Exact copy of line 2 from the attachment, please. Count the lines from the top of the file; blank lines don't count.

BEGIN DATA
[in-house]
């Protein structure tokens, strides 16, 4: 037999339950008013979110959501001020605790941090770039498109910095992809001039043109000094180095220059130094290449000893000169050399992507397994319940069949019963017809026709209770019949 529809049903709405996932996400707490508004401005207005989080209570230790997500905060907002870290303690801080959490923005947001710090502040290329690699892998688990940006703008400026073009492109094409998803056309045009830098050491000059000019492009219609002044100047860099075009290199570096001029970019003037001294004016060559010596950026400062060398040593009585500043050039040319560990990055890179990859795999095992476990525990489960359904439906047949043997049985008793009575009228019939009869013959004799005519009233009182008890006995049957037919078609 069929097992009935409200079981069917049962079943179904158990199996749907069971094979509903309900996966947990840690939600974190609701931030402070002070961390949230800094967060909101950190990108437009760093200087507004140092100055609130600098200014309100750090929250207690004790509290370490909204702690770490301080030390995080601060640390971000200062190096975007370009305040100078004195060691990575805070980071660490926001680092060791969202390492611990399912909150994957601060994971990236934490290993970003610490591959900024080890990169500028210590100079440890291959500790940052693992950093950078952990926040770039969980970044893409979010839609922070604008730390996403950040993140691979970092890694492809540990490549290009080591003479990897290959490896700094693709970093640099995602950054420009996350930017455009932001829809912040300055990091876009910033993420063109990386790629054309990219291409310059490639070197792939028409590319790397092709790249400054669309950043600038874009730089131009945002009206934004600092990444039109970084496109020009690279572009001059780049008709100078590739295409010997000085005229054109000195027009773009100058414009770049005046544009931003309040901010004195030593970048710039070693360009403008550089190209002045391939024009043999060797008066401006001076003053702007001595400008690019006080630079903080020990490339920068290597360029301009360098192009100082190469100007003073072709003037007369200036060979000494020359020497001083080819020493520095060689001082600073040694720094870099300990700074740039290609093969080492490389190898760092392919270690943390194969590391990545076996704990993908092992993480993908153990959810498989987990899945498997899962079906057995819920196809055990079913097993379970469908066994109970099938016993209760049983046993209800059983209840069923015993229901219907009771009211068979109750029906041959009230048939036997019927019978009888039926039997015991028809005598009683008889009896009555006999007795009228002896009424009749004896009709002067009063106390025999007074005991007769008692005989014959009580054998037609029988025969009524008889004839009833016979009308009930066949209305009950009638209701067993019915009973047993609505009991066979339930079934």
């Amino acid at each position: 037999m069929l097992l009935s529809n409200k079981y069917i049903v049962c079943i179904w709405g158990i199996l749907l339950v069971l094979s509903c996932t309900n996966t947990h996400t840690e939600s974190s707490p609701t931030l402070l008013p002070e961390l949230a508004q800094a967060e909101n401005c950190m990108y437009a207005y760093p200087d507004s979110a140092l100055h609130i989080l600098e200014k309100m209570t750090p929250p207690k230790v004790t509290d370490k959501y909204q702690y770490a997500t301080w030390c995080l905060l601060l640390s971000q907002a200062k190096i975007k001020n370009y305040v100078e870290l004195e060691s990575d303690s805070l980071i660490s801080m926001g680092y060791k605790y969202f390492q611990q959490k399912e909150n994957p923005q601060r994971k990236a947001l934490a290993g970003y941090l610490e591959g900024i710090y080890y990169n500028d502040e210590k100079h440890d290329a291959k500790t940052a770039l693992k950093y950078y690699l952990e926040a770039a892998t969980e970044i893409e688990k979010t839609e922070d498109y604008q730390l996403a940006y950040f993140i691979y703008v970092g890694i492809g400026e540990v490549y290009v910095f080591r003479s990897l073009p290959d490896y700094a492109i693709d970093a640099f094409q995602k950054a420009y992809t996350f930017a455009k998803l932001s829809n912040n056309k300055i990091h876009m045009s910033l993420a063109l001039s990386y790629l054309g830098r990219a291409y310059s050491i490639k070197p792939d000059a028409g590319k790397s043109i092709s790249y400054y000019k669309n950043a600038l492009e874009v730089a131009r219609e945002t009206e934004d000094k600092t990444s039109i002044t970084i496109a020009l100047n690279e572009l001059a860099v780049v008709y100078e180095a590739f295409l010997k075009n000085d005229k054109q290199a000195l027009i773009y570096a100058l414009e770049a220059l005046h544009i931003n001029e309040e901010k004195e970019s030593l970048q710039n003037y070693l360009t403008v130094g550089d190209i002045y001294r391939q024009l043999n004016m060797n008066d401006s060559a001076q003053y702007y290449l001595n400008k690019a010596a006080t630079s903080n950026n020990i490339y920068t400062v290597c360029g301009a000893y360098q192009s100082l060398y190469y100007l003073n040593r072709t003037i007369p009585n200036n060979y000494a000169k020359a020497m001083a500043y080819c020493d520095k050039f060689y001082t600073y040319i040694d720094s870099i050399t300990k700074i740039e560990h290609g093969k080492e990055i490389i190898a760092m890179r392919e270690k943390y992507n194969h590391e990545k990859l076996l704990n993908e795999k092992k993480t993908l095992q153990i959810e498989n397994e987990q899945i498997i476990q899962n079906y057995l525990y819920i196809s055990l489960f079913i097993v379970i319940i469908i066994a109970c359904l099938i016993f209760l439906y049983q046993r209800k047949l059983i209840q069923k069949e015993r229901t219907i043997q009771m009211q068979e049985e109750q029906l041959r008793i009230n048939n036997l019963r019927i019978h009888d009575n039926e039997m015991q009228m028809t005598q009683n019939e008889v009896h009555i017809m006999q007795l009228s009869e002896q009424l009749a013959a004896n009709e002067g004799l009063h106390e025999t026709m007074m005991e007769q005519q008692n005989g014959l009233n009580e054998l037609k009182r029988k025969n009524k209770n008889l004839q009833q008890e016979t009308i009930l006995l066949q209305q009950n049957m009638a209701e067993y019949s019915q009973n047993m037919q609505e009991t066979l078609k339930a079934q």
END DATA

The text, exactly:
């Protein structure tokens, strides 16, 4: 037999339950008013979110959501001020605790941090770039498109910095992809001039043109000094180095220059130094290449000893000169050399992507397994319940069949019963017809026709209770019949 529809049903709405996932996400707490508004401005207005989080209570230790997500905060907002870290303690801080959490923005947001710090502040290329690699892998688990940006703008400026073009492109094409998803056309045009830098050491000059000019492009219609002044100047860099075009290199570096001029970019003037001294004016060559010596950026400062060398040593009585500043050039040319560990990055890179990859795999095992476990525990489960359904439906047949043997049985008793009575009228019939009869013959004799005519009233009182008890006995049957037919078609 069929097992009935409200079981069917049962079943179904158990199996749907069971094979509903309900996966947990840690939600974190609701931030402070002070961390949230800094967060909101950190990108437009760093200087507004140092100055609130600098200014309100750090929250207690004790509290370490909204702690770490301080030390995080601060640390971000200062190096975007370009305040100078004195060691990575805070980071660490926001680092060791969202390492611990399912909150994957601060994971990236934490290993970003610490591959900024080890990169500028210590100079440890291959500790940052693992950093950078952990926040770039969980970044893409979010839609922070604008730390996403950040993140691979970092890694492809540990490549290009080591003479990897290959490896700094693709970093640099995602950054420009996350930017455009932001829809912040300055990091876009910033993420063109990386790629054309990219291409310059490639070197792939028409590319790397092709790249400054669309950043600038874009730089131009945002009206934004600092990444039109970084496109020009690279572009001059780049008709100078590739295409010997000085005229054109000195027009773009100058414009770049005046544009931003309040901010004195030593970048710039070693360009403008550089190209002045391939024009043999060797008066401006001076003053702007001595400008690019006080630079903080020990490339920068290597360029301009360098192009100082190469100007003073072709003037007369200036060979000494020359020497001083080819020493520095060689001082600073040694720094870099300990700074740039290609093969080492490389190898760092392919270690943390194969590391990545076996704990993908092992993480993908153990959810498989987990899945498997899962079906057995819920196809055990079913097993379970469908066994109970099938016993209760049983046993209800059983209840069923015993229901219907009771009211068979109750029906041959009230048939036997019927019978009888039926039997015991028809005598009683008889009896009555006999007795009228002896009424009749004896009709002067009063106390025999007074005991007769008692005989014959009580054998037609029988025969009524008889004839009833016979009308009930066949209305009950009638209701067993019915009973047993609505009991066979339930079934």